Losing Andy this week makes us aware of what we were too limited to realize when we were younger:  a true connection with another is precious.  We are privileged to have had such a connection with Andy.  Cheers, dear friend.

 

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BIcycle! BIIIcycle!!!

Every time I pedal up a steep incline, the only thing in my head is Freddy Mercury:  I want to ride my bicycle, I want to ride my bike!  I can’t make it stop.  It’s been this way for a few years now, and the more I ride my bicycle the more I hear Freddy.

Don’t get me wrong, I love Queen.  Mr. Mercury was a musical genius.  It’s okay that he is hanging out in my head.  Once in a while, though, do you think maybe he could sing We Are The Champions? Just once? As an acknowledgement that I’ve paid my dues and had dirt kicked in my face, no bed of roses and yet I’m still here pushing this frickin’ bike up the mountain???

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Good luck to my friends taking on the Triple Bypass this weekend — you’re already champions of the world!

Some Old Friends Stay in the Past, I Guess

I attended a reunion of women who had worked at my old law firm this week.  Going in, I really didn’t know what to expect.  It was a bit like going through the looking glass.  Here were people I used to spend entirely too many hours in a day with, but with whom I had lost touch after moving on to new and different experiences.  Many of them are truly lovely people, especially outside of the work place.  It was fun catching up on who was still with the firm, who had left and then gone back, how many children they had collected and what stage of life they were in.  Some were retired, some were seeing their youngest (who had been young children when we worked together) out of college.  Some had moved on to new and interesting roles as judges and activists.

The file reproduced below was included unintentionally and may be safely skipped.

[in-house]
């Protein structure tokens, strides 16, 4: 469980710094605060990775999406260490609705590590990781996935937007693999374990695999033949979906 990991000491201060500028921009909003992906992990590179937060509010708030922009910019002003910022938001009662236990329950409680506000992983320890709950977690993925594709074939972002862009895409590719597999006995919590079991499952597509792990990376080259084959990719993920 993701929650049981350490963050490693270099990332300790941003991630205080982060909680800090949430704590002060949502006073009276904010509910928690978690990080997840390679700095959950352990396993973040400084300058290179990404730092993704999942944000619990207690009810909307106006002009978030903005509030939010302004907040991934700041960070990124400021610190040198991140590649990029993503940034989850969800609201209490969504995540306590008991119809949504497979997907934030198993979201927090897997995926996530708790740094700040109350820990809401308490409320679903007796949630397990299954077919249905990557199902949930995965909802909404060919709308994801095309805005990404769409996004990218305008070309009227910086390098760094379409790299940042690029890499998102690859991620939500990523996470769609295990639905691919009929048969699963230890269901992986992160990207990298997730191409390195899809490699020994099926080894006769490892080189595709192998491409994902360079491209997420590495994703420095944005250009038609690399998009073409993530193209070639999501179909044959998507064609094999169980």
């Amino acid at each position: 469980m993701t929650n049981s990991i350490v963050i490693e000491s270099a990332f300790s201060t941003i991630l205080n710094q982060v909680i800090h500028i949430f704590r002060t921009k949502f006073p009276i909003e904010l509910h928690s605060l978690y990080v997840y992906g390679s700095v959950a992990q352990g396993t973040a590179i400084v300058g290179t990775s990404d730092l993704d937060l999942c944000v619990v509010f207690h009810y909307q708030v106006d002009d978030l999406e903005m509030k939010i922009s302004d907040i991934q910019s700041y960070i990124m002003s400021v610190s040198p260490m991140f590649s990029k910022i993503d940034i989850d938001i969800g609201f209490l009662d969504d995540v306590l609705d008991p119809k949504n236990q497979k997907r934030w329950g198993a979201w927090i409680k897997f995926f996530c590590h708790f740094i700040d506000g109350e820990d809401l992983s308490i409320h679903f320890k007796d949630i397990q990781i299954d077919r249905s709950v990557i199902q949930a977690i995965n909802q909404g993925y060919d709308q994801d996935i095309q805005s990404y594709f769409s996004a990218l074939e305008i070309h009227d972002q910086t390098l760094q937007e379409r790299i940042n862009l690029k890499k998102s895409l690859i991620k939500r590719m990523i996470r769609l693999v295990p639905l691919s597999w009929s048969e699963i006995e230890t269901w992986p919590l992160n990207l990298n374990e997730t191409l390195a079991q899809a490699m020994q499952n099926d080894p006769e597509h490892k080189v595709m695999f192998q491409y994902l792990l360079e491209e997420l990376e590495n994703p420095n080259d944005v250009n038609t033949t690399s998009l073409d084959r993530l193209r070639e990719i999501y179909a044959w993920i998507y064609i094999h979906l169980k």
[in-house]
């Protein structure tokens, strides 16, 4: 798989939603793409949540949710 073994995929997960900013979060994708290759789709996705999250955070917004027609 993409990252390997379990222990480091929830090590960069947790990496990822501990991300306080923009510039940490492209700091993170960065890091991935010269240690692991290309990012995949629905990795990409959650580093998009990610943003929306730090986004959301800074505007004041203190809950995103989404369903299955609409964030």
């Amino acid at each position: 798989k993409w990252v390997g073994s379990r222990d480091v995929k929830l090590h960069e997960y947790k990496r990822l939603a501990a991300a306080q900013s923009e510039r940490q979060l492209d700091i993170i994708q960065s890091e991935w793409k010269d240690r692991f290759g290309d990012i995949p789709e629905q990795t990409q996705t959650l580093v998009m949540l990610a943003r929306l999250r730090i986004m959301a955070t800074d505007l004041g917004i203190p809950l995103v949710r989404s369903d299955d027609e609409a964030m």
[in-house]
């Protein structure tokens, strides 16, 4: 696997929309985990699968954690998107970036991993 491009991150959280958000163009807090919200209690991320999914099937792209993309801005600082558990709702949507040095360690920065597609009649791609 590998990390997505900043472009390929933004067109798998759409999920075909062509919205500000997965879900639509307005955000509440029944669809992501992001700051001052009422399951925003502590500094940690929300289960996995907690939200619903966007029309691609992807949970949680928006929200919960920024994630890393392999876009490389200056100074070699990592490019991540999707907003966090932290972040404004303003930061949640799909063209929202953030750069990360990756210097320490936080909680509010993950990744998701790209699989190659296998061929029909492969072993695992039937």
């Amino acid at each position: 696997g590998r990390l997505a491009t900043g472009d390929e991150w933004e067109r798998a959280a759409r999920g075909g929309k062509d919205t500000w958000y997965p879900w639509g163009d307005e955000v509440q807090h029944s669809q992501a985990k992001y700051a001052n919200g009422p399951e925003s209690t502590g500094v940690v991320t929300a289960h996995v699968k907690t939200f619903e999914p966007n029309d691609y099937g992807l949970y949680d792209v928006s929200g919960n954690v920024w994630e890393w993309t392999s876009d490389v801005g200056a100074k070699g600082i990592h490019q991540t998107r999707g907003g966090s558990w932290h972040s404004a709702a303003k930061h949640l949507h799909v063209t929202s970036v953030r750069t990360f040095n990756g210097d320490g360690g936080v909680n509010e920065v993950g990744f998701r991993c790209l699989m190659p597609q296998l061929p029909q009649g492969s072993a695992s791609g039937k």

I found myself a little nostalgic.  What if . . . I hadn’t left.  What if . . . I had done a better job staying in touch.  What if . . .  and then I bumped into a woman who had been such a good friend when we worked together.  She looked terrific.  She was the same but better.  She showed me pictures of her beautiful daughter.  She told me snarky stories as no one else could.  I realized I had missed her terribly.  As she ran out for a client call, we hugged and promised to get lunch soon.

And then, I saw another old friend across the room.  I made my way over and said hello, giving her a hug.  And the room chilled by several degrees.  Well then.  She and I had been very close.  We had been part of a group of friends that disbanded over time, I thought, because of spouses and kids and commitments and jobs that took us in different directions. But usually when that’s the case, we smile broadly and say how much we miss those days and look forward to getting back to it again.  Not this time.  I wondered what had happened.  Had I slighted her so many years ago?  I couldn’t think of anything.  What?

My heart a little mixed up, I made may way to my car and on home.  I was so happy to have reconnected, on some level, with so many wonderful people.  And I was sad that one friend was no longer that.

I remind myself that life does get in the way sometimes, and people have stories we know nothing about.  I’ll keep her in my heart with the memories from our past.  Safe and happy travels ahead, my dear old friend.